- #1

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## Main Question or Discussion Point

Hi,

I would like to model an alternate to Muonic helium, and I need some help. I got this idea from a professor of mine who mentioned it off hand in a lecture. The idea is the following:

Model a helium nucleus with one electron, and one muon.

This would have two fermions "orbiting" however, the particles are distinguishable and so none of the indistinguishably ideas around the electrons in the atom would apply.

One of my first question is this: The muon is considerably more massive than the electron, the ratio of mass between the nucleus and the muon is 1 [itex]m_\mu[/itex] is 0.0283466 times smaller than 1 [itex]m_\alpha[/itex]. So the muon is [itex]\approx 3\%[/itex] the mass of a helium nucleus. Is this small enough to still approximate a stationary center?

I would like to model an alternate to Muonic helium, and I need some help. I got this idea from a professor of mine who mentioned it off hand in a lecture. The idea is the following:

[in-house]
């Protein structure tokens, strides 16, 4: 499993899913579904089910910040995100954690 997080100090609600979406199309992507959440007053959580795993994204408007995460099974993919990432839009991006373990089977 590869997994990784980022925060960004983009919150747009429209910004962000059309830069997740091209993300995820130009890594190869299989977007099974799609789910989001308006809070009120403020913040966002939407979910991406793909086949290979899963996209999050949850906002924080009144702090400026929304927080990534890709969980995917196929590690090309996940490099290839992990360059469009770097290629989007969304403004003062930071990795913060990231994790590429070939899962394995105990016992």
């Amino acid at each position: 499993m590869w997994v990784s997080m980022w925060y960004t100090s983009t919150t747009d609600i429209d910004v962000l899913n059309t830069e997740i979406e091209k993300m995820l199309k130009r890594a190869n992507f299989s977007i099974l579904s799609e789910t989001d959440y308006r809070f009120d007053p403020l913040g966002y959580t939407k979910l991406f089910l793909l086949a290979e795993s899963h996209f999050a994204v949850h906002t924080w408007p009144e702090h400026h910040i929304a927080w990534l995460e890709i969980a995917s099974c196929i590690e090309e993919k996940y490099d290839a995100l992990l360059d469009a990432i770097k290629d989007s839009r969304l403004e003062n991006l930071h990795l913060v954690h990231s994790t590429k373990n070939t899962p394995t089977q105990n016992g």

Model a helium nucleus with one electron, and one muon.

This would have two fermions "orbiting" however, the particles are distinguishable and so none of the indistinguishably ideas around the electrons in the atom would apply.

One of my first question is this: The muon is considerably more massive than the electron, the ratio of mass between the nucleus and the muon is 1 [itex]m_\mu[/itex] is 0.0283466 times smaller than 1 [itex]m_\alpha[/itex]. So the muon is [itex]\approx 3\%[/itex] the mass of a helium nucleus. Is this small enough to still approximate a stationary center?